By Emily Rapp
(Bloomsbury USA, Hardcover, 9781596912564, 240pp.)
Publication Date: December 26, 2006
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Emily Rapp was born with a congenital defect that required, at the age of four, that her left foot be amputated. By the time she was eight she'd had dozens of operations and her entire leg below the knee had been amputated. She had also become the smiling, always perky, indefatigable poster child for the March of Dimes, and spent much of her childhood traveling around the Midwest making appearances and giving pep talks. All the while she was learning to live with what she called "my grievous, irrevocable flaw," and the paradox that being extraordinary was the only way to be ordinary.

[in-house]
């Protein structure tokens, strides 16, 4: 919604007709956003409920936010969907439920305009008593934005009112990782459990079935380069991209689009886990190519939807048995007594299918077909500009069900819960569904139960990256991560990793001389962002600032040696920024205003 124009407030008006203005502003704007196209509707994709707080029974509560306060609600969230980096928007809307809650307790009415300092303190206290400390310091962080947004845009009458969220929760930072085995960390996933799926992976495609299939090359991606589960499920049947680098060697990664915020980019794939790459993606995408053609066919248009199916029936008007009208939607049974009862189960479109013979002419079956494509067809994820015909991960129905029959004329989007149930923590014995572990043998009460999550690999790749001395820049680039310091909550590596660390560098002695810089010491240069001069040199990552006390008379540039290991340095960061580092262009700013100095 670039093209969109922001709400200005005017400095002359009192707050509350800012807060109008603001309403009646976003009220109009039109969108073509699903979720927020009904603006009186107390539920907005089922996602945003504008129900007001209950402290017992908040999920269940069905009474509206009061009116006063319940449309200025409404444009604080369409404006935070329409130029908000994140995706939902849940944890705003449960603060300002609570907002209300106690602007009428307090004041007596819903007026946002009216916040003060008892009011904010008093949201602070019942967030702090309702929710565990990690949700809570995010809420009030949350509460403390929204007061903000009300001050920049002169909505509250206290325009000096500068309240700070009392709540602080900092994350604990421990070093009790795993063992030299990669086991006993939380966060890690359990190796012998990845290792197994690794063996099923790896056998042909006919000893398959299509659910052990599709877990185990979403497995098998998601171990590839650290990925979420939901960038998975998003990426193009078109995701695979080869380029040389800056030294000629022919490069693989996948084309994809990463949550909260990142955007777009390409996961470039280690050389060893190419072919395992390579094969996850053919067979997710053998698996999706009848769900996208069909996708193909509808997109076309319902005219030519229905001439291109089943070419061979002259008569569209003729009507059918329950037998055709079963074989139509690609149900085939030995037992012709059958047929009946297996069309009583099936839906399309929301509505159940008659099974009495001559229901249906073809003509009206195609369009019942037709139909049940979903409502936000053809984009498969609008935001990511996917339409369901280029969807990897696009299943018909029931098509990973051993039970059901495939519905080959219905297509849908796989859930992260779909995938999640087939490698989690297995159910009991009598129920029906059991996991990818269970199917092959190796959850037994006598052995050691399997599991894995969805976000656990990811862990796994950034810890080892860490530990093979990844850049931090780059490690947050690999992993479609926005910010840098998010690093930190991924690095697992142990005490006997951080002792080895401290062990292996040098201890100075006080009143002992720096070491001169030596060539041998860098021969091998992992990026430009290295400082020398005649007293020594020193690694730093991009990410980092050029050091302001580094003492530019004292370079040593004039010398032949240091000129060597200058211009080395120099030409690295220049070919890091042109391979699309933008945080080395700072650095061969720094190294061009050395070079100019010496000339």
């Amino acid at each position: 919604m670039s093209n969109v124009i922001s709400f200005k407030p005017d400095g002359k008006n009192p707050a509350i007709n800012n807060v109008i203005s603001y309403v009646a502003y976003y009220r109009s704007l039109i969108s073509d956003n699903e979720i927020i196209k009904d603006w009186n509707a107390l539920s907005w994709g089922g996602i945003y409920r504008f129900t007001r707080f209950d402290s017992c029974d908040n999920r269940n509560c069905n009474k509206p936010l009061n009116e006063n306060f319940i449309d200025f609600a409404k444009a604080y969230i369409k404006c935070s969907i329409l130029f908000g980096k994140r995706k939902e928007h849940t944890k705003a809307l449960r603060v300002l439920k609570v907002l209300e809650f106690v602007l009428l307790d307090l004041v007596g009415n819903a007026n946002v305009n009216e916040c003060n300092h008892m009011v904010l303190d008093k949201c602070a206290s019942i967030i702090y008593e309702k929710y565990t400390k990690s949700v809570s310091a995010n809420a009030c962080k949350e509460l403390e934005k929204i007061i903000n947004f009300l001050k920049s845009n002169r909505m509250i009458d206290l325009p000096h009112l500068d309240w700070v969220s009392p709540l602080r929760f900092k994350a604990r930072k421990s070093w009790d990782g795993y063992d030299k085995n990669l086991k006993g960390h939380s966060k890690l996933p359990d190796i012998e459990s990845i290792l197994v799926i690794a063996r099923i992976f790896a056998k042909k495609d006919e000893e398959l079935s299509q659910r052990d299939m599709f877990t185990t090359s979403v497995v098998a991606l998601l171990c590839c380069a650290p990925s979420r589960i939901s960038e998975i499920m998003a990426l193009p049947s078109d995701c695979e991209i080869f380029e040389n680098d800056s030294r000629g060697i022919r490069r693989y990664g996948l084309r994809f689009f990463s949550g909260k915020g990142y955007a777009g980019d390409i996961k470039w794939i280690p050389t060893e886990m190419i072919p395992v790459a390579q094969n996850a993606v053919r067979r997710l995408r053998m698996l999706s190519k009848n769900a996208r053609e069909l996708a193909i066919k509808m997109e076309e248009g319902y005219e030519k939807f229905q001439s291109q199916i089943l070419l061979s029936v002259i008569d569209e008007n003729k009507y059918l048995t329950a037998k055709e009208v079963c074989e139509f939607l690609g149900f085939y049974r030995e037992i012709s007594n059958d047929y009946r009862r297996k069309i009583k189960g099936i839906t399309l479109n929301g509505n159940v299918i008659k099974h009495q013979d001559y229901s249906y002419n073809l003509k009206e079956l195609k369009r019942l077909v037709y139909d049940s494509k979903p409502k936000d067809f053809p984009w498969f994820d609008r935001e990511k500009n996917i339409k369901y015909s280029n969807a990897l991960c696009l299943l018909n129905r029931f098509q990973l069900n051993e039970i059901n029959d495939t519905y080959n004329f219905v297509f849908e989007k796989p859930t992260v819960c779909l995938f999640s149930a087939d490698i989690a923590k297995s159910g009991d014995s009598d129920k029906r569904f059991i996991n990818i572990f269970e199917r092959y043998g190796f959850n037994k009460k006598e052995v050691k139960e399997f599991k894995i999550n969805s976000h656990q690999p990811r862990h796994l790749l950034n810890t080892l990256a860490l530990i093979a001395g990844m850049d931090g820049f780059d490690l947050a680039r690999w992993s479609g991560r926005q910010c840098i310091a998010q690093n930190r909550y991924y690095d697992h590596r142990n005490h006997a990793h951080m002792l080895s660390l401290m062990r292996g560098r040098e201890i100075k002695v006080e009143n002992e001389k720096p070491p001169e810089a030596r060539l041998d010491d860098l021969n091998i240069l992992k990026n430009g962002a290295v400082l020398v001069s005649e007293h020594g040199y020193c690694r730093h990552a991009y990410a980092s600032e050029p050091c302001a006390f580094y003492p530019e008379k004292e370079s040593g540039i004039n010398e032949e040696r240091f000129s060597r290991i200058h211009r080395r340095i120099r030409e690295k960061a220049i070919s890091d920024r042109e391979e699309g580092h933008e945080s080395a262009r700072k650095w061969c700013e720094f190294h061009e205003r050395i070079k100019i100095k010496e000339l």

"Poster Child "is Rapp's unflinching, brutally honest and often darkly humorous account of wrestling with the tyranny of self-image as a teenager and then ultimately coming to terms with her own body as a young woman. It's about what it's like to live inside a broken body in a society that values beauty above almost everything else.
Emily Rapp was born in Nebraska and grew up in Wyoming and Colorado. She was a Fulbright Scholar and a James A. Michener Fellow at the University of Texas at Austin. She has received awards and recognition for her work from The Atlantic Monthly, StoryQuarterly, The Mary Roberts Rinehart foundation, the Jentel Arts Foundation, The Corporation of Yaddo, and the Fine Arts Work Center in Provincetown. She was recently the Philip Roth Writer-in-Residence at Bucknell University. She is a professor in the MFA Program at Antioch University in Los Angeles.